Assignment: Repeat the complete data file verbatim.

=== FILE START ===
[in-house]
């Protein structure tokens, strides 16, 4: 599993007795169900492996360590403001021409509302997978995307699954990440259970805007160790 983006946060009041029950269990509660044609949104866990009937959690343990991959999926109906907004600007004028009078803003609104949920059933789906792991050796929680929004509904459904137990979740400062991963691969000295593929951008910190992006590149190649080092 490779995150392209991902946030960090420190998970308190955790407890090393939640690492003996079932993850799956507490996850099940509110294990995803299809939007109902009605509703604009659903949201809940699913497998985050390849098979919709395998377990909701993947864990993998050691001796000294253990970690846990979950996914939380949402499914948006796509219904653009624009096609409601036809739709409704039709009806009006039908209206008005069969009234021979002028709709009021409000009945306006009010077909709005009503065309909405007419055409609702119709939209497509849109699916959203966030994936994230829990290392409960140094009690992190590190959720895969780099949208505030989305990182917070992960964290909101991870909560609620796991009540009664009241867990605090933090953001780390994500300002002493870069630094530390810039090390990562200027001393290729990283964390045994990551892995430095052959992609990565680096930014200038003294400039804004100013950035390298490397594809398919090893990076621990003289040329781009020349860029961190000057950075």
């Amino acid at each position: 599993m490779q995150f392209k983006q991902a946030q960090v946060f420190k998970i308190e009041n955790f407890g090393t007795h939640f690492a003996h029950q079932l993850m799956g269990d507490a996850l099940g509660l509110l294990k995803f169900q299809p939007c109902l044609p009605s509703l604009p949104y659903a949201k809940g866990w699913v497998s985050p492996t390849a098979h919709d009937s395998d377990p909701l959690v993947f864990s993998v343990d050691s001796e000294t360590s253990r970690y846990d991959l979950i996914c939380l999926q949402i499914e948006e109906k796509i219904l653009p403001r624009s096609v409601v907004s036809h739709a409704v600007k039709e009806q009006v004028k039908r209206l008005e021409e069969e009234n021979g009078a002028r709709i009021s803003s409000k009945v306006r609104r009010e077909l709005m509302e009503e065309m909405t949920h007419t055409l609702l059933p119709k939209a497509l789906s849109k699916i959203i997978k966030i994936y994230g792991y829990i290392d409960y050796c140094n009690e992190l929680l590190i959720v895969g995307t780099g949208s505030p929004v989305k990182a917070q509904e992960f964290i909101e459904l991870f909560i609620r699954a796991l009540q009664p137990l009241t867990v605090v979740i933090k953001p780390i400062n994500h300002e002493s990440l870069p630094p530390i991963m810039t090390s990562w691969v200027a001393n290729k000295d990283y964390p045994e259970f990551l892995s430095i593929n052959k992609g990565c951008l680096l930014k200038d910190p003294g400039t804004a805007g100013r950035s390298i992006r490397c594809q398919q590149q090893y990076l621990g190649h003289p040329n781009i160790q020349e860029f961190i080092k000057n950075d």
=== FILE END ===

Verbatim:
[in-house]
């Protein structure tokens, strides 16, 4: 599993007795169900492996360590403001021409509302997978995307699954990440259970805007160790 983006946060009041029950269990509660044609949104866990009937959690343990991959999926109906907004600007004028009078803003609104949920059933789906792991050796929680929004509904459904137990979740400062991963691969000295593929951008910190992006590149190649080092 490779995150392209991902946030960090420190998970308190955790407890090393939640690492003996079932993850799956507490996850099940509110294990995803299809939007109902009605509703604009659903949201809940699913497998985050390849098979919709395998377990909701993947864990993998050691001796000294253990970690846990979950996914939380949402499914948006796509219904653009624009096609409601036809739709409704039709009806009006039908209206008005069969009234021979002028709709009021409000009945306006009010077909709005009503065309909405007419055409609702119709939209497509849109699916959203966030994936994230829990290392409960140094009690992190590190959720895969780099949208505030989305990182917070992960964290909101991870909560609620796991009540009664009241867990605090933090953001780390994500300002002493870069630094530390810039090390990562200027001393290729990283964390045994990551892995430095052959992609990565680096930014200038003294400039804004100013950035390298490397594809398919090893990076621990003289040329781009020349860029961190000057950075």
């Amino acid at each position: 599993m490779q995150f392209k983006q991902a946030q960090v946060f420190k998970i308190e009041n955790f407890g090393t007795h939640f690492a003996h029950q079932l993850m799956g269990d507490a996850l099940g509660l509110l294990k995803f169900q299809p939007c109902l044609p009605s509703l604009p949104y659903a949201k809940g866990w699913v497998s985050p492996t390849a098979h919709d009937s395998d377990p909701l959690v993947f864990s993998v343990d050691s001796e000294t360590s253990r970690y846990d991959l979950i996914c939380l999926q949402i499914e948006e109906k796509i219904l653009p403001r624009s096609v409601v907004s036809h739709a409704v600007k039709e009806q009006v004028k039908r209206l008005e021409e069969e009234n021979g009078a002028r709709i009021s803003s409000k009945v306006r609104r009010e077909l709005m509302e009503e065309m909405t949920h007419t055409l609702l059933p119709k939209a497509l789906s849109k699916i959203i997978k966030i994936y994230g792991y829990i290392d409960y050796c140094n009690e992190l929680l590190i959720v895969g995307t780099g949208s505030p929004v989305k990182a917070q509904e992960f964290i909101e459904l991870f909560i609620r699954a796991l009540q009664p137990l009241t867990v605090v979740i933090k953001p780390i400062n994500h300002e002493s990440l870069p630094p530390i991963m810039t090390s990562w691969v200027a001393n290729k000295d990283y964390p045994e259970f990551l892995s430095i593929n052959k992609g990565c951008l680096l930014k200038d910190p003294g400039t804004a805007g100013r950035s390298i992006r490397c594809q398919q590149q090893y990076l621990g190649h003289p040329n781009i160790q020349e860029f961190i080092k000057n950075d």